Art and the environment; Climate change: UN IPCC report; Community vegetable beds; Côte du Swale; Flower identification; Hen Harrier Day 2021; Planning consultation: local occupancy and barn conversions; Planning: Leyburn hotel and country store; Recycling; Swifts and swallows; Woodland planting; Woodland tree guard removal;
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Art and the environment
Violet Livingstone-Owen from Reeth and Gunnerside Primary School has won the competition to design the Richmondshire Climate Action Partnership’s new logo. A photo of Violet with her design along with Mike Sparrow, Deputy Chair of Richmondshire Climate Action Partnership can be found on the Richmondshire website.
If you missed the climate change artwork at the Bainbridge Quaker Meeting House, you can see many of the panels online. The variety and quality of the work was excellent and the exhibition included work by local school children. Work was themed around issues such as climate change, plastic pollution in the sea and recycling. Many of the artists commented that the act of creating the artwork had encouraged them to act differently in the future.
Ali Foxon from Boggy Doodles has developed a guided green sketching booklet for North Pennines Art Week. Green sketching is about observing and sketching your surroundings. No need to worry about producing a masterpiece, the emphasis is on looking at your surroundings and connecting with nature. The booklet and videos on getting started are available on the North Pennines website.
Climate change: UN IPCC report
The UN’s Intergovernmental Panel on Climate Change (IPCC) has published a report saying that human activity is changing the climate in unprecedented and sometimes irreversible ways. Scientists have concluded that a catastrophe can still be avoided if the world acts quickly. Lots of coverage available in the press.
Community vegetable beds
The Incredible Edible community beds at Reeth Surgery are now full of fruit and vegetables ready for picking. The beds are contributing to the Surgery’s Green Impact Scheme entry.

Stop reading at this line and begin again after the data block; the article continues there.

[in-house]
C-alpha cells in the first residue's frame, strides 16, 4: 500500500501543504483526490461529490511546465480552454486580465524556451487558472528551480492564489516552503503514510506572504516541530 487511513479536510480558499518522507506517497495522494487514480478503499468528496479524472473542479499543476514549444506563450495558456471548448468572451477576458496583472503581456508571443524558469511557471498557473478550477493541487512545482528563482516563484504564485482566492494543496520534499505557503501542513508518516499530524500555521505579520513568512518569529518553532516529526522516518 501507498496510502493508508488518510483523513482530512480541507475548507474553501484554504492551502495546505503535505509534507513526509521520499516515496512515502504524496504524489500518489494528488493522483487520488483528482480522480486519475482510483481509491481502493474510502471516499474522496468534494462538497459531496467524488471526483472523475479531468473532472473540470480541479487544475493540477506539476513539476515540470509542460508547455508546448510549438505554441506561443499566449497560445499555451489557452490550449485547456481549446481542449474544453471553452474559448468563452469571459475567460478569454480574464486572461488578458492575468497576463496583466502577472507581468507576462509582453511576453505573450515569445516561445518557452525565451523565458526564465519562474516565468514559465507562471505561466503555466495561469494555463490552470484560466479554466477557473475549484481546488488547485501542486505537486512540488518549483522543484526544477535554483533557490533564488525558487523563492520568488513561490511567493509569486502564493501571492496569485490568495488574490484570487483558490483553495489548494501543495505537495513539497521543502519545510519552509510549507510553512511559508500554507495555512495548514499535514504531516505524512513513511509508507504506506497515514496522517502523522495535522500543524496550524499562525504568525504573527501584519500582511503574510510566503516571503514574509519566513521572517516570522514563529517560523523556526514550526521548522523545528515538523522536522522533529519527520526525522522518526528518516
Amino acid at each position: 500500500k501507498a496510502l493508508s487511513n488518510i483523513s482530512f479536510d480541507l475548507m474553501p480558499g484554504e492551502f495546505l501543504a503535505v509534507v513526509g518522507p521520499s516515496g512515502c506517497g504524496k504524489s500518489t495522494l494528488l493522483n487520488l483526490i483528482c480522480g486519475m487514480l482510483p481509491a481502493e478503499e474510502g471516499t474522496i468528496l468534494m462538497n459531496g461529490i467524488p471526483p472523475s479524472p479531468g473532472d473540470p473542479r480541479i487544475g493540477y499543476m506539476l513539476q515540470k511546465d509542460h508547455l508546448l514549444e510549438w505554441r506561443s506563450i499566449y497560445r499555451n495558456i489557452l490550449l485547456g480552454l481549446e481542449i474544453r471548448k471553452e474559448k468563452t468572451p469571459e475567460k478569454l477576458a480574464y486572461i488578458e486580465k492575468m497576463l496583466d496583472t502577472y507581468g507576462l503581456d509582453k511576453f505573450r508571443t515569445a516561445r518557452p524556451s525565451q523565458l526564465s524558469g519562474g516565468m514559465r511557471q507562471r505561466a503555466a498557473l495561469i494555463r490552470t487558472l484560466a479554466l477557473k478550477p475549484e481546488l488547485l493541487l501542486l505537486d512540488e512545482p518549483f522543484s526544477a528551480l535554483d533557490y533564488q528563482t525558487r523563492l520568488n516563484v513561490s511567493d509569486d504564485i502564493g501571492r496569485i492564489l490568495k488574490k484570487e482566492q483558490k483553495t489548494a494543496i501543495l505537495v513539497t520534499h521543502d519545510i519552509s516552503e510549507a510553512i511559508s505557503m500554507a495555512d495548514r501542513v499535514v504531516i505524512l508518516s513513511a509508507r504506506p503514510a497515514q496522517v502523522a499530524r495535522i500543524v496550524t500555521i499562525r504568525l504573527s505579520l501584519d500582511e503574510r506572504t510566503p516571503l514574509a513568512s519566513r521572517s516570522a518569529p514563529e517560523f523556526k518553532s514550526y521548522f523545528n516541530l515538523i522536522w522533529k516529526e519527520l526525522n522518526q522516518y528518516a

A community garden managed by the Brompton on Swale Methodist church was praised on a visit by our local MP, the Rt Hon Rishi Sunak MP.
Community vegetable beds were also seen at a recent visit to York. There are six little gardens situated around York including planters in the Shambles market and raised beds next to the Red Tower. More information on the project can be found at Edible York.
Côte du Swale? Climate change consequences for the wine industry
Climate change is impacting the wine industry with projections that by 2100, parts of Europe will become too warm for white wine production making areas like Swaledale more attractive. Find out more in the blog post Grape Expectations on the Sustainable Swaledale website.
A number of us were able to attend a guided botany walk at Foxglove Covert Local Nature Reserve on 26th July. Ruth Starr-Keddle of the North Pennines AONB Partnership led the walk arranged as part of the Tees-Swale: naturally connected project. Ruth took us through a logical approach to flower identification based on whether it was a regular flower, where all the petals of a single whorl are similar in shape or size eg buttercup or clover, or an irregular flower where all the petals are different eg vetch. We also looked at composite flowers eg great burnet and umbellifers eg wild parsnip.
We then went on to look at other defining aspects such as sepals, which can look like a flower petal or be green; leaves, which can be helpful to distinguish plants such as creeping buttercup from meadow buttercup; and stalks which also help to differentiate similar flowers. I hadn’t realised that so many plants, which all look very different, are all part of the rose family (Rosaceae). This was my first visit to the Foxglove LNR and I would thoroughly recommend a visit. Please note because of its proximity to military installations, the driver must have photo-id.
Hen Harrier Day 2021
A number of online events marked Hen Harrier Day 2021. As well as looking at the plight of hen harriers, the events, such as one recorded by Wild Justice, look at wider issues affecting the moorlands where hen harriers mainly reside.
Planning consultation: Local occupancy and barn conversions
The National Park is updating the Local Plan that defines the rules applied in considering planning applications in the Dales. Feedback from residents has shown that there is a lot of interest in how rules are applied with respect to local occupancy and to barn conversions. The Park has therefore launched a new consultation specifically on these two topics. The Park is particularly interested in hearing from people or groups directly affected by these topics, but we are all invited to comment.
It is worth remembering that the National Park neither builds nor sells homes – all it can do is set the rules used to grant planning permission. The consultation is therefore about these rules – there’s no point commenting about anything else!